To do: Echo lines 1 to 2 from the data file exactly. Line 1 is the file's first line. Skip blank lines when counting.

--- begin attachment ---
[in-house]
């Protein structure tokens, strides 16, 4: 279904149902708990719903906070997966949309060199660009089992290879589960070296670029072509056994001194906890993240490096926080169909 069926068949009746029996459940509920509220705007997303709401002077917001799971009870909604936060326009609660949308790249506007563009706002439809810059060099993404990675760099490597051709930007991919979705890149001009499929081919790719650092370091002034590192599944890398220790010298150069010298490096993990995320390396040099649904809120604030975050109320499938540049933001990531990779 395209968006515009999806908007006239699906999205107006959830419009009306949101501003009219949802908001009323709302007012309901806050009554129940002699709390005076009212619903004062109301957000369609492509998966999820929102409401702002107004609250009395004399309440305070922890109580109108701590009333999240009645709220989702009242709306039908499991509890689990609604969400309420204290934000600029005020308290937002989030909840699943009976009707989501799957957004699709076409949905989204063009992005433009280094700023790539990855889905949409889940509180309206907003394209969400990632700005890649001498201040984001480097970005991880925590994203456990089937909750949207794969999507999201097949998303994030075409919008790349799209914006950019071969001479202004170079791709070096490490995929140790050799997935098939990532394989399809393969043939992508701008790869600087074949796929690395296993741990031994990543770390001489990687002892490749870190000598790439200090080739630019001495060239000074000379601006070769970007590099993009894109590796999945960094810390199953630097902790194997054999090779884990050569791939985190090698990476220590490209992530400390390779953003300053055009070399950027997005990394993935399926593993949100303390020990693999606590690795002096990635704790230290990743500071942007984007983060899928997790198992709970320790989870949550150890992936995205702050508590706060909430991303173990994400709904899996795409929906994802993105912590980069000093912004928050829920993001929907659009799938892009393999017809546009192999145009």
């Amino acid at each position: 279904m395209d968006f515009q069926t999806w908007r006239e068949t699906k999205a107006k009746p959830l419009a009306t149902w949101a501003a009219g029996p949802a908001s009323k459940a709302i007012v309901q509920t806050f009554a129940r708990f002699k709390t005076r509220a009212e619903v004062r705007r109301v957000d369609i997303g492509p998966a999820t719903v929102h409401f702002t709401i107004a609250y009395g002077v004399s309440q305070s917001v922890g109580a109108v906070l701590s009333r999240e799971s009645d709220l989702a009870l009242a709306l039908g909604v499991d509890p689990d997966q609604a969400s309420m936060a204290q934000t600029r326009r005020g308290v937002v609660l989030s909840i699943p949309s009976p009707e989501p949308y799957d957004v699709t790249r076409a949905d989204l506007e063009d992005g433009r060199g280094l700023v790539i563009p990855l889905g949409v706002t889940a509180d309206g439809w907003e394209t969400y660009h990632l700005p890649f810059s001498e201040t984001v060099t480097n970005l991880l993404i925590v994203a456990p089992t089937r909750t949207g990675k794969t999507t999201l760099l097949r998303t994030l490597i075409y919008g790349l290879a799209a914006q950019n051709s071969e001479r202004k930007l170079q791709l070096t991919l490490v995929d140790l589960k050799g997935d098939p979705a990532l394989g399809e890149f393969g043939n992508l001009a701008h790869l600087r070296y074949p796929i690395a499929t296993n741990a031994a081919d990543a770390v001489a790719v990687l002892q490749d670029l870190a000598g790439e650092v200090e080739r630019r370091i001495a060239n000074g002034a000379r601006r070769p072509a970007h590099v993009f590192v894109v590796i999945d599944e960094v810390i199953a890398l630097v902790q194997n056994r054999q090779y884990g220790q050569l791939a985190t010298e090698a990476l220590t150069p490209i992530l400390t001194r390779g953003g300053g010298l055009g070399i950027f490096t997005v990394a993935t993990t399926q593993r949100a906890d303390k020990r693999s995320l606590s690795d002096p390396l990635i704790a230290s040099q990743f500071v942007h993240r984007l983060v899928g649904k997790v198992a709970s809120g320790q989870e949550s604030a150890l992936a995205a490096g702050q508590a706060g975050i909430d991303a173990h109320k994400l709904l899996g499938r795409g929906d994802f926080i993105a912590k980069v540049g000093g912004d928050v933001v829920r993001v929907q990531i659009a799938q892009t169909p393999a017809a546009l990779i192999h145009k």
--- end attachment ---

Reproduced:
[in-house]
């Protein structure tokens, strides 16, 4: 279904149902708990719903906070997966949309060199660009089992290879589960070296670029072509056994001194906890993240490096926080169909 069926068949009746029996459940509920509220705007997303709401002077917001799971009870909604936060326009609660949308790249506007563009706002439809810059060099993404990675760099490597051709930007991919979705890149001009499929081919790719650092370091002034590192599944890398220790010298150069010298490096993990995320390396040099649904809120604030975050109320499938540049933001990531990779 395209968006515009999806908007006239699906999205107006959830419009009306949101501003009219949802908001009323709302007012309901806050009554129940002699709390005076009212619903004062109301957000369609492509998966999820929102409401702002107004609250009395004399309440305070922890109580109108701590009333999240009645709220989702009242709306039908499991509890689990609604969400309420204290934000600029005020308290937002989030909840699943009976009707989501799957957004699709076409949905989204063009992005433009280094700023790539990855889905949409889940509180309206907003394209969400990632700005890649001498201040984001480097970005991880925590994203456990089937909750949207794969999507999201097949998303994030075409919008790349799209914006950019071969001479202004170079791709070096490490995929140790050799997935098939990532394989399809393969043939992508701008790869600087074949796929690395296993741990031994990543770390001489990687002892490749870190000598790439200090080739630019001495060239000074000379601006070769970007590099993009894109590796999945960094810390199953630097902790194997054999090779884990050569791939985190090698990476220590490209992530400390390779953003300053055009070399950027997005990394993935399926593993949100303390020990693999606590690795002096990635704790230290990743500071942007984007983060899928997790198992709970320790989870949550150890992936995205702050508590706060909430991303173990994400709904899996795409929906994802993105912590980069000093912004928050829920993001929907659009799938892009393999017809546009192999145009």